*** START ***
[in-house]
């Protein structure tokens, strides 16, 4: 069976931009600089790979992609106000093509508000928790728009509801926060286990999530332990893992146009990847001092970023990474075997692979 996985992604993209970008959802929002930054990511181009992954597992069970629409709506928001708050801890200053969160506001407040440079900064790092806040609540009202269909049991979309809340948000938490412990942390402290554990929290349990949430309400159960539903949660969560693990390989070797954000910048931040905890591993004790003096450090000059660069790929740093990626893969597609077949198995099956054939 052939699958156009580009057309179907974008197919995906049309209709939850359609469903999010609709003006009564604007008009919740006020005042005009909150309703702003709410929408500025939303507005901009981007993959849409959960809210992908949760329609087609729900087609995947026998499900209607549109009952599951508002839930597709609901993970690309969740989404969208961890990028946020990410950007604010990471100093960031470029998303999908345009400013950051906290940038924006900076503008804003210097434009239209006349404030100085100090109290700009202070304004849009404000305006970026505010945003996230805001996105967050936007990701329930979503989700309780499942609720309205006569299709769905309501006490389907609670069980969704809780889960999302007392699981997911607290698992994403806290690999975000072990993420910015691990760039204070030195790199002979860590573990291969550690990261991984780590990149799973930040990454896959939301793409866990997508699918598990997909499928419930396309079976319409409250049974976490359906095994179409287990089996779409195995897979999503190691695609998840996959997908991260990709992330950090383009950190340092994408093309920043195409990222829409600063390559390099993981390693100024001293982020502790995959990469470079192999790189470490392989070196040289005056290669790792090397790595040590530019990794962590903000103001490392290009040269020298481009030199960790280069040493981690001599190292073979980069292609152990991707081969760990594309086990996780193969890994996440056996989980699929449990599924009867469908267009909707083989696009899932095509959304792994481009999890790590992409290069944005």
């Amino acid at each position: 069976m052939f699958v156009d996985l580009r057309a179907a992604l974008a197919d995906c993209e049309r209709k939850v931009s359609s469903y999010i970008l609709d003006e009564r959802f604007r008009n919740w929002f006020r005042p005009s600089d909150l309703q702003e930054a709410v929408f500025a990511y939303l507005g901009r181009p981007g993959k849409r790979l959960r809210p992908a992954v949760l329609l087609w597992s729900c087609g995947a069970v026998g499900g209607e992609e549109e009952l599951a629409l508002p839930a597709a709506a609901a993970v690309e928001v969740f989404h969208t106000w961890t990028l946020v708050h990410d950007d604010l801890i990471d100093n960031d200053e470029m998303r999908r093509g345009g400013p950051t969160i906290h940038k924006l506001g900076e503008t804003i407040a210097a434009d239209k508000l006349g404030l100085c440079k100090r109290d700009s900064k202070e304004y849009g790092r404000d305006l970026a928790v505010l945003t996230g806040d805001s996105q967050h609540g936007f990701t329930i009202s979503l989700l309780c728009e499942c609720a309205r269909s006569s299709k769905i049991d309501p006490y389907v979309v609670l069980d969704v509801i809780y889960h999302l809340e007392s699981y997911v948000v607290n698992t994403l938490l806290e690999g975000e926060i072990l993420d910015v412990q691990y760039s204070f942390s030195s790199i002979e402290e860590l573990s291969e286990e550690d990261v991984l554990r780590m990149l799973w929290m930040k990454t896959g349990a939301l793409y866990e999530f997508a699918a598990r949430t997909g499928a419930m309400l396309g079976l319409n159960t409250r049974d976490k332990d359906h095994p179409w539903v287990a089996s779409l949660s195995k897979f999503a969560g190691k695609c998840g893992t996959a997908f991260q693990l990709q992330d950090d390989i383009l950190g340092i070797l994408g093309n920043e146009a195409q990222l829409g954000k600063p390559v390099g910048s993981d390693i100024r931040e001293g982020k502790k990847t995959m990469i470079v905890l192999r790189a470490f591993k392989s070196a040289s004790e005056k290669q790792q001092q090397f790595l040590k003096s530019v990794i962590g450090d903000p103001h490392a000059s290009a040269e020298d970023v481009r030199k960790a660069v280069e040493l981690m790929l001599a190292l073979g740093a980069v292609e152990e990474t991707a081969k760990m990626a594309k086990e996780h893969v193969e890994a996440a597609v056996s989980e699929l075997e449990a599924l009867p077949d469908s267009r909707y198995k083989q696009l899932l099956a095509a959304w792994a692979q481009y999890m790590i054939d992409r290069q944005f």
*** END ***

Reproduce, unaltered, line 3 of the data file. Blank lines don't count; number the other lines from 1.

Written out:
């Amino acid at each position: 069976m052939f699958v156009d996985l580009r057309a179907a992604l974008a197919d995906c993209e049309r209709k939850v931009s359609s469903y999010i970008l609709d003006e009564r959802f604007r008009n919740w929002f006020r005042p005009s600089d909150l309703q702003e930054a709410v929408f500025a990511y939303l507005g901009r181009p981007g993959k849409r790979l959960r809210p992908a992954v949760l329609l087609w597992s729900c087609g995947a069970v026998g499900g209607e992609e549109e009952l599951a629409l508002p839930a597709a709506a609901a993970v690309e928001v969740f989404h969208t106000w961890t990028l946020v708050h990410d950007d604010l801890i990471d100093n960031d200053e470029m998303r999908r093509g345009g400013p950051t969160i906290h940038k924006l506001g900076e503008t804003i407040a210097a434009d239209k508000l006349g404030l100085c440079k100090r109290d700009s900064k202070e304004y849009g790092r404000d305006l970026a928790v505010l945003t996230g806040d805001s996105q967050h609540g936007f990701t329930i009202s979503l989700l309780c728009e499942c609720a309205r269909s006569s299709k769905i049991d309501p006490y389907v979309v609670l069980d969704v509801i809780y889960h999302l809340e007392s699981y997911v948000v607290n698992t994403l938490l806290e690999g975000e926060i072990l993420d910015v412990q691990y760039s204070f942390s030195s790199i002979e402290e860590l573990s291969e286990e550690d990261v991984l554990r780590m990149l799973w929290m930040k990454t896959g349990a939301l793409y866990e999530f997508a699918a598990r949430t997909g499928a419930m309400l396309g079976l319409n159960t409250r049974d976490k332990d359906h095994p179409w539903v287990a089996s779409l949660s195995k897979f999503a969560g190691k695609c998840g893992t996959a997908f991260q693990l990709q992330d950090d390989i383009l950190g340092i070797l994408g093309n920043e146009a195409q990222l829409g954000k600063p390559v390099g910048s993981d390693i100024r931040e001293g982020k502790k990847t995959m990469i470079v905890l192999r790189a470490f591993k392989s070196a040289s004790e005056k290669q790792q001092q090397f790595l040590k003096s530019v990794i962590g450090d903000p103001h490392a000059s290009a040269e020298d970023v481009r030199k960790a660069v280069e040493l981690m790929l001599a190292l073979g740093a980069v292609e152990e990474t991707a081969k760990m990626a594309k086990e996780h893969v193969e890994a996440a597609v056996s989980e699929l075997e449990a599924l009867p077949d469908s267009r909707y198995k083989q696009l899932l099956a095509a959304w792994a692979q481009y999890m790590i054939d992409r290069q944005f």